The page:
Growth and social welfare sustain each other and there can be no compromise on either, Congress vice-president Rahul Gandhi said Saturday, outlining his vision for development and governance. He also pushed his anti-graft agenda, calling corruption “an unacceptable burden on the
Addressing industry body Ficci on Saturday, a clean-shaven Gandhi said, “I don’t think there is a trade-off between investments in the social sector and economic growth... It is today’s investments in people that create tomorrow’s markets. It is today’s markets that allow us to invest in our people’s future.”
Gandhi’s support of people’s movements against mining and land acquisition has often been interpreted as unsympathetic to industry. In April, he had addressed the
Confederation of Indian Industry, speaking about his political vision and what ails the country. On Saturday, he laid bare his policy prescription. A Congress functionary said the idea was to “convey to industry that he understands their concerns”.
Gandhi, 43, spoke of held-up environment clearances that delay projects, inflexible labour laws, arbitrary decision-making that breeds corruption and an education system that doesn’t do the youth justice as areas that need reforms for industry to grow and for the economy to prosper.
“There is excessive administrative and judicial discretion. The loopholes are so big you can drive a truck through them,” he said, referring to industry’s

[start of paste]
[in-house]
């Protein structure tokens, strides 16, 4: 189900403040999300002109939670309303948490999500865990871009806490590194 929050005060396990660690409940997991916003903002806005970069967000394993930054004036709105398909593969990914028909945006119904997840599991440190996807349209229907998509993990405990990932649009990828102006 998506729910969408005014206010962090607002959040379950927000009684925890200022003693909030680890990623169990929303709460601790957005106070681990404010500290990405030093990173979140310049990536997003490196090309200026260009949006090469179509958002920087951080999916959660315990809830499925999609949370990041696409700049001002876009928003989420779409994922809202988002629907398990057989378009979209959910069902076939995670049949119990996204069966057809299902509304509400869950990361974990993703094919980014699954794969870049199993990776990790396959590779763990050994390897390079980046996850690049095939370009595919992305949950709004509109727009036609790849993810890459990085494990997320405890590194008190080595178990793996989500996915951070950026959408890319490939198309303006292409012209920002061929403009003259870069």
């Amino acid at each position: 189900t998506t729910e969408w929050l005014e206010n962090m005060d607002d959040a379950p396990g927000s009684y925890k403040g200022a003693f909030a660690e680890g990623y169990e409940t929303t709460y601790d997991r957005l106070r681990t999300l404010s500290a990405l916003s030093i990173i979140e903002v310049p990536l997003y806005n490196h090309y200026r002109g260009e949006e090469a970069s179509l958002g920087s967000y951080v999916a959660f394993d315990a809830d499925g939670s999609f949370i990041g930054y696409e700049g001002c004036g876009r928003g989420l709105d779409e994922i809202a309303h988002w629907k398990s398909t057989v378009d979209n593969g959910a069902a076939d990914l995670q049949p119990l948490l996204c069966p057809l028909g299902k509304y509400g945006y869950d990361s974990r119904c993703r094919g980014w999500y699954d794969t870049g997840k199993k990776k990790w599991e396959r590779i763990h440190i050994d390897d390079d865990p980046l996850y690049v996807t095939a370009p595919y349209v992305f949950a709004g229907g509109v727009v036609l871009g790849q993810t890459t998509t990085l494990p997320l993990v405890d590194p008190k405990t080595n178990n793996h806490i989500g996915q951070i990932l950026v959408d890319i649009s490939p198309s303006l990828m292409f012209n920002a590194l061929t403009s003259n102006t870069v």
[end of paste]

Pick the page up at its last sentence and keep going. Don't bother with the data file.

“frustration” with environmental clearances.
Not only did he project a development model that balances growth and equity, he also warned India Inc of the dangers of a “divisive” political agenda, an oblique reference to the BJP and its prime ministerial candidate Narendra Modi, who is considered popular among business leaders.
As part of the remedy, Gandhi announced plans for a National Resource Investment special project vehicle that auctions projects to the private sector after getting all clearances, called for “difficult reforms” in labour laws and pledged to push six anti-corruption bills.
He recalled Mahatma Gandhi’s address to Ficci in 1931, when the “dark clouds of fascism” were spreading over Europe. “What our people understood intuitively, but the Europeans of the 1930s did not, was that wealth cannot be constructed on poverty. Peace cannot be constructed on conflict. Societies cannot be built on injustice and hatred,” he said.
A Congress source said, “He is saying social harmony is not a political vested interest of the Congress but is imperative for industrial growth too.”
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